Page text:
The Harlem Explosion Faces Of The Tragedy

article-vistimsweb1-0313Griselde Camacho made Hunter College always feel like a second home for its students with her beaming smile.

The 44-year-old sergeant with Hunter College’s public safety patrol was among the seven confirmed dead in Wednesday’s horrific east Harlem explosion — a figure that could rise as recovery efforts stretch into a second day.

Rosaura Barrios Vasquez, 44, and her 4 year-old daughter, also named Rosaura. The older Rosaura perished in an explosion and building collapse at 1644 and 1646 Park Ave. in East Harlem.

explosion“She was one of the few security guards who’d say goodnight,” student Molly Ryan, 28, said of Camacho. “She was always ready with a smile and would say, ‘Get home safe.'”

andreas-panagopoulos

Rescuers using spotlights and cadaver dogs searched for survivors into the morning after two Park Ave. buildings were reduced to scraps — the flames, dust and smoke billowing high into the sky as distraught relatives scoured area hospitals for their loved ones and others began mourning those who couldn’t get out of the blast zone in time.

Authorities identified four of the seven victims who died in the blast as Camacho, Carmen Tanco, 67, a dental hygienist, Rosaura Hernandez-Barrios, 21 and Andreas Panagopoulos, 43. The four other names have yet to be released by officials, but sources said three males and one female were recovered at the scene near E. 116 St. As many as eight people are still reported missing.

Andreas Panagopouolos, 43, died in the East Harlem explosion.

“Griselde was a well-liked member of our community, a respected officer and a welcoming presence at our Silberman building,” Hunter College President Jennifer Raab said in a statement. “We also know this is a difficult time for all those who knew and worked with Sergeant Camacho.”

A woman frantically trying to reach a family member; victims being transported on stretchers; crews work on putting out the fire.

Wednesday’s explosion at 1644 Park Ave. in Harlem claimed the life of Griselde Camacho, a Hunter College safety patrol sargeant.

explosion1Meanwhile, Diana Cortez’s long day of searching for her cousin, Tanco, ended in sorrow when police confirmed she had died.

At one point, Cortez, 56, rushed to Harlem Hospital in hopes of finding Tanco.

victimsweb14n-2-web“I’m just in total disbelief,” Cortez said Wednesday night, after learning of her cousin’s fate. “I just spoke to her on Saturday.”

Friends of Tanco marveled at the senior citizen’s generosity and vibrancy, especially at her advanced age.

“She always had her shopping cart full of food with her,” said Irene Riley, 53, who works at a the Madison Avenue Laundromat. “Whenever people needed food she’d deliver it. And she still worked. She still had a job, even at her age. That’s the kind of person she was.”

Isabel Villaverde, 51, a friend of Tanco’s, described her as “a beautiful person.”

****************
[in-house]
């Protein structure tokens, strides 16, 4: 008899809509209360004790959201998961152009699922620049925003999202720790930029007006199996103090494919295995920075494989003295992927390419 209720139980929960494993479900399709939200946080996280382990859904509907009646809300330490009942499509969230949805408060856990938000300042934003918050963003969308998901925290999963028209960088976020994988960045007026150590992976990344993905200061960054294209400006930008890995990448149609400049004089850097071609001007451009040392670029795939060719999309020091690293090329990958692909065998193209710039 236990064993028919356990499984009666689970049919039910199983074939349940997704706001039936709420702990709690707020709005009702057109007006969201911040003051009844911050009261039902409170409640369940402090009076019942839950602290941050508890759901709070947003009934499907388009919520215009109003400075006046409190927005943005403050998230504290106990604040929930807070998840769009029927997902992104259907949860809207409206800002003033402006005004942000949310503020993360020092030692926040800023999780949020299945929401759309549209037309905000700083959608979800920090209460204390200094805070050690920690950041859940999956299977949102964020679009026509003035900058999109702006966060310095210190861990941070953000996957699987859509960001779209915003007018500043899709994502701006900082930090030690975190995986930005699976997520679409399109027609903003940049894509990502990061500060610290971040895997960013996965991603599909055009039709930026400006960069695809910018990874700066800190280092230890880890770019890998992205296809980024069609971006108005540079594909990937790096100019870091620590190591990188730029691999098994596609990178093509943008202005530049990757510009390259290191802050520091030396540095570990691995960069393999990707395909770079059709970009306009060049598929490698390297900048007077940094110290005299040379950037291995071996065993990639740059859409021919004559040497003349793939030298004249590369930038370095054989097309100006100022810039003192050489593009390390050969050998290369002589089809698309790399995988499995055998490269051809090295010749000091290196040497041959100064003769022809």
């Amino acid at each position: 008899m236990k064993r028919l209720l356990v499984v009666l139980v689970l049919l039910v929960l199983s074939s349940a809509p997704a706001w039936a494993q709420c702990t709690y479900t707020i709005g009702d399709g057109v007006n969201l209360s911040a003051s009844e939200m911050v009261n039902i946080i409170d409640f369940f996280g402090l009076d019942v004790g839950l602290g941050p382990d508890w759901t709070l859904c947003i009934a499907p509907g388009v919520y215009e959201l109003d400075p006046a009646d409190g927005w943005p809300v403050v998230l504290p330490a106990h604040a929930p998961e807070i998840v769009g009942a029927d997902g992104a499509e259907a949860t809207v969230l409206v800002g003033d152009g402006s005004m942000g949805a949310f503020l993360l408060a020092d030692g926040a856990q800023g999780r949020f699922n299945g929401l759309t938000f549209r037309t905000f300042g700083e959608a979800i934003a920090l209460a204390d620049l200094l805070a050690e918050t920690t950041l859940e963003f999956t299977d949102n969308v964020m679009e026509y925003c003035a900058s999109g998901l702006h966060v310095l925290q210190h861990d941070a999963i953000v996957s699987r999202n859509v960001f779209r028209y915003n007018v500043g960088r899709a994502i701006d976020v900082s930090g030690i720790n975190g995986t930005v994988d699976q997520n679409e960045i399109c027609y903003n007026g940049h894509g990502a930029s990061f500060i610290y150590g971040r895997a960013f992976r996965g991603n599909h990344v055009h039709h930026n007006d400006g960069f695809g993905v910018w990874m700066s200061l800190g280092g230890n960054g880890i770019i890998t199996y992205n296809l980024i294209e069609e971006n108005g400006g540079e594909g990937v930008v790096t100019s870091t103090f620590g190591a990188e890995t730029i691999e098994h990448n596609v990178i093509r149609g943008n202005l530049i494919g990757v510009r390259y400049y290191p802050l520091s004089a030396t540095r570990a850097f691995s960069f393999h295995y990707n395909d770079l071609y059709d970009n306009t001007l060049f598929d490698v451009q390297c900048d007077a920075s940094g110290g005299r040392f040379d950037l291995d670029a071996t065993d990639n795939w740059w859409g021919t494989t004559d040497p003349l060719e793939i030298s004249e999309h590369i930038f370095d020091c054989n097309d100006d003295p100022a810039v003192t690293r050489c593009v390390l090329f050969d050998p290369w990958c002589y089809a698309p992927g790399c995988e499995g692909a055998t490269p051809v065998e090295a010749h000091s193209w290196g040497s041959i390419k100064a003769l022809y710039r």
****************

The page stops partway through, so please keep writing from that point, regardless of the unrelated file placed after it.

“I was in shock no one believes this could happen to someone you love,” Villaverde said. “It’s unexpected and a terrible pain. But at least she’s in a better place now.”

Anxiety has been ratcheted up among those who have yet to locate their loved ones.

Alexis (Jordy) Salas, 22, lived on the second floor of 1644 Park Ave. If he was at home at the time of the blast, he wouldn’t have escaped, officials said.

The CUNY John Jay student, aspiring lawyer and expectant father was sleeping in his apartment when the building crumbled. His wife Jennifer Salas is five months pregnant and struggling to keep her anguish at bay, relatives said.

“We’re devastated. We have hope that we can find him,” sister-in-law Jessica Ortiz said Thursday. “We’re trying to stay strong for my sister and her baby.”

The family plans on visiting area hospitals for a second straight day in hopes of a mini-miracle.

The sudden eruption followed by fast-rising flames left no time for residents to flee the burning building, Mayor de Blasio said.

“There was no warning in advance,” de Blasio said. “It’s a tragedy of the worst kind because there was no indication.”

But the Salas family will maintain their cautious optimism until officials tell them otherwise.

“We’re going to do some prayers,” Ortiz said.

Photo credit: 1) Rosaura Hernandez, 21 perished in an explosion and building collapse in East Harlem. 2) Rosaura Barrios Vasquez, 44, and her 4 year-old daughter, also named Rosaura. The older Rosaura perished in an explosion and building collapse at 1644 and 1646 Park Ave. in East Harlem. 3) Andreas Panagopoulos, 43, who died in the explosion in Harlem on Wednesday, is seen with his wife Liseth Perez. 4) Wednesday’s explosion at 1644 Park Ave. in Harlem claimed the life of Griselde Camacho, a Hunter College safety patrol sargeant. 5) Dental hygienist Carmen Tanco 67, was confirmed dead by officials. Her family went to area hospitals looking for Tanco on Wednesday but their search ended in tragedy.

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